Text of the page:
The Republican Party, traditionally an admirer of free enterprise, has discovered the virtues of government regulation, at least when it comes to its phone bill.

Michigan Bell has decided that a fair price for installing 10,000 phones for the GOP National Convention in Detroit in July is $400 -- per phone.

GOP leaders and representatives of the three major television networks, who rarely agree on anything, think that is too much, especially considering that the normal installation fee is $38.

So the GOP and the media representatives have taken the case to the Michigan Public Service Commission, which regulates the telephone company. The discovery phase of the hearing began today before an administrative law judge.

"Their estimates are based on what they call the 'Kansas City experience,'" said Detroit area attorney Thomas Boyer, representing the media. "We are not sure where they got their number for this experience."

Boyer said he did not know specifically the phone bill for the 1976 Republican convention in Kansas City, "but it was substantially less than what they are being charged here in Detroit."

One informed estimate was that installation at the 1976 convention was about $200 per phone.

The squabble began at the end of October, when Bell filed a request for the special rate with the commission. Bell spokesman Bill Hensley said the figure was reached "after thorough, exhaustive and a long, detailed analysis."

"You have to look at the magnitude of what we're talking about," hensley said. He pointed out that the convention will need about 6,700 telephone lines and 10,000 telephones.

"That is enough telecommunications to serve a medium-sized city," Hensley said. "We're being asked to build a telephone company within a telephone company in a very short period of time. It is probably the biggest service job Michigan Bell has ever undertaken."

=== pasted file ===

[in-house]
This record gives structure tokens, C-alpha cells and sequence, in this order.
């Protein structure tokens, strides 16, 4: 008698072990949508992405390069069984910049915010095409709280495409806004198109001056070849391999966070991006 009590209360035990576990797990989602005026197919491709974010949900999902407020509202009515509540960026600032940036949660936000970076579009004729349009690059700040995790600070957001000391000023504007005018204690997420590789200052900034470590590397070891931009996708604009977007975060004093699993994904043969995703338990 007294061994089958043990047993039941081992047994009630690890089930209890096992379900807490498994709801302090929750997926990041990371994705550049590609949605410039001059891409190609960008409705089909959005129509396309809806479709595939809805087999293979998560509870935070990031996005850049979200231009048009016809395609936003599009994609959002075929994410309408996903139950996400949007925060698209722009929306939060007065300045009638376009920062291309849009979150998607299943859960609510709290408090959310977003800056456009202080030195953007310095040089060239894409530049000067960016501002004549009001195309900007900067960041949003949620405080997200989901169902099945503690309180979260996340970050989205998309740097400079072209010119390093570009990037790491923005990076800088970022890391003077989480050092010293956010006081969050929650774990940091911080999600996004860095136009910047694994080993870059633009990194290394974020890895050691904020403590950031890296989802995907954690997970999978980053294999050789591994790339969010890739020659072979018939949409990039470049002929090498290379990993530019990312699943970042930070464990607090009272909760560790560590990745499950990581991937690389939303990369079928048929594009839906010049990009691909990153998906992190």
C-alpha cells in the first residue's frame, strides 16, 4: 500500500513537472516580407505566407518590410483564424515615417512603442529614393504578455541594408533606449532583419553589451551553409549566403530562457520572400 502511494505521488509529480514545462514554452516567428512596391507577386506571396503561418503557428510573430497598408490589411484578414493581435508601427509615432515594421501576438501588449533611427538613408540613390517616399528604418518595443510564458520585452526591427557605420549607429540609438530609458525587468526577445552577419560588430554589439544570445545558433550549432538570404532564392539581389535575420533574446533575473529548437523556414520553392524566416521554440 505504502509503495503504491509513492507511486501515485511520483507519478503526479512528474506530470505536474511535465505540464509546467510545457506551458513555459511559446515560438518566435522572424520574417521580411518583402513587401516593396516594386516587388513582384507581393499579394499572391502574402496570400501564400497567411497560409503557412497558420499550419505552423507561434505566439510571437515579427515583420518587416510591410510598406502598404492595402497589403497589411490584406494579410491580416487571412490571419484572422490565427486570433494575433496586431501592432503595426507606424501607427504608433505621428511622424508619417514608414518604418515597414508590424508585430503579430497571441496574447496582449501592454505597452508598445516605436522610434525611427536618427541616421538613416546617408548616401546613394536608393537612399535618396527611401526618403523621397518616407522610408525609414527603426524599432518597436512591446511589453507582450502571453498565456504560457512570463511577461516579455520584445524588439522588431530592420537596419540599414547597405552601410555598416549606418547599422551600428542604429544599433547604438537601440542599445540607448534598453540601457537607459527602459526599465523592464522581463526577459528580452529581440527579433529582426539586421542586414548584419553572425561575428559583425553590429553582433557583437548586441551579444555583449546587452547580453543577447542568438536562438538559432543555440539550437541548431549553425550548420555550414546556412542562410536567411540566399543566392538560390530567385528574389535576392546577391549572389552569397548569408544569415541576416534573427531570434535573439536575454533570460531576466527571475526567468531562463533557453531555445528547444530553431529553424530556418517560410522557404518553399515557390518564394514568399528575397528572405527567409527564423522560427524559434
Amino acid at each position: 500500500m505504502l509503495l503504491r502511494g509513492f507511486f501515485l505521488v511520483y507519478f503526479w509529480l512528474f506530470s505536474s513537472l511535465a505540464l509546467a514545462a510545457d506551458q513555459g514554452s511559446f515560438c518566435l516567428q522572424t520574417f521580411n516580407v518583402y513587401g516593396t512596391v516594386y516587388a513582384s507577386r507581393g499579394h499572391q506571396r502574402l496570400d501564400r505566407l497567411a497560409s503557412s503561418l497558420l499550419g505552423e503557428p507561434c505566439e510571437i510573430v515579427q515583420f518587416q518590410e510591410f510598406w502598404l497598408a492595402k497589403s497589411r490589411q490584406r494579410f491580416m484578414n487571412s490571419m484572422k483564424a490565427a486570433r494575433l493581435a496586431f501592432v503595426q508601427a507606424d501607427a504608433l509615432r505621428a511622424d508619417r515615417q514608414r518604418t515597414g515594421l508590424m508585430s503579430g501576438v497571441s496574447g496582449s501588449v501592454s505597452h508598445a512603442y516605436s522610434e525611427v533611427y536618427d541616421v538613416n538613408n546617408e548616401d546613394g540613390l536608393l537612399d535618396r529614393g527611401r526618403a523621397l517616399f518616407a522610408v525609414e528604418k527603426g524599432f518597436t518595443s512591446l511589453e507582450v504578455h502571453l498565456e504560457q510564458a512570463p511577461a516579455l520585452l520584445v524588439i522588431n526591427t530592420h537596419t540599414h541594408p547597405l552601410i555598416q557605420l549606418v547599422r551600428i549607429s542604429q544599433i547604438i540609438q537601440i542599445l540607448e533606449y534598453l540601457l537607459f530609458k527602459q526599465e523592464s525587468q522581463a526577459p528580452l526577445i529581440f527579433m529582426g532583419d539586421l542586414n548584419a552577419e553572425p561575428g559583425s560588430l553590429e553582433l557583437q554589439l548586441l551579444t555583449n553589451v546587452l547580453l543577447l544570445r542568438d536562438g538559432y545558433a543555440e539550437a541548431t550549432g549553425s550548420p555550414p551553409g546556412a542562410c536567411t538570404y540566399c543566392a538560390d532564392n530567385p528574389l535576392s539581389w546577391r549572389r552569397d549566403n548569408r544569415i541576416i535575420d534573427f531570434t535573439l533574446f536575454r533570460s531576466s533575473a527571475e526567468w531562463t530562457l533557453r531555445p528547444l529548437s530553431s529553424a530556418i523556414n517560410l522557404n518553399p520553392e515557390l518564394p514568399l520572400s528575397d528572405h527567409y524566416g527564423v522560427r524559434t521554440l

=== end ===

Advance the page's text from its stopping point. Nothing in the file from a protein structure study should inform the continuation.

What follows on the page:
Hensley said the company estimates the total cost for this mammoth undertaking at more than $3 million. And that is with no profit.

"The rates are designed to cover all the costs, so that none of the costs have to be borne by Michigan's 3 million consumers. That's a political contribution," he said.

Republican Party leaders and the media insist that they do not want to freeload off Michigan's taxpayers. But they still find the $400 installation charge a bit outlandish.

In addition to the installation fee, Bell is proposing a flat $48 monthly fee for each telephone. Since some phones will be installed as early as Jan. 18, some cutomers would be paying for telephones that sit unused for five months.

To ease the financial burden somewhat, Ma Bell is including a number of special convention features. For instance, every phone connected with the convention will have a special "467" telephone prefix, which corresponds to the letters "GOP on the dial.

Also, convention delegates housed as far away as Ann Arbor -- some 50 miles outside Detroit -- will have unlimited local calling, and the same "467" prefix.

A hearing has been scheduled next week. The three-member Michigan Public Service Commission has indicated it will expedite its decision.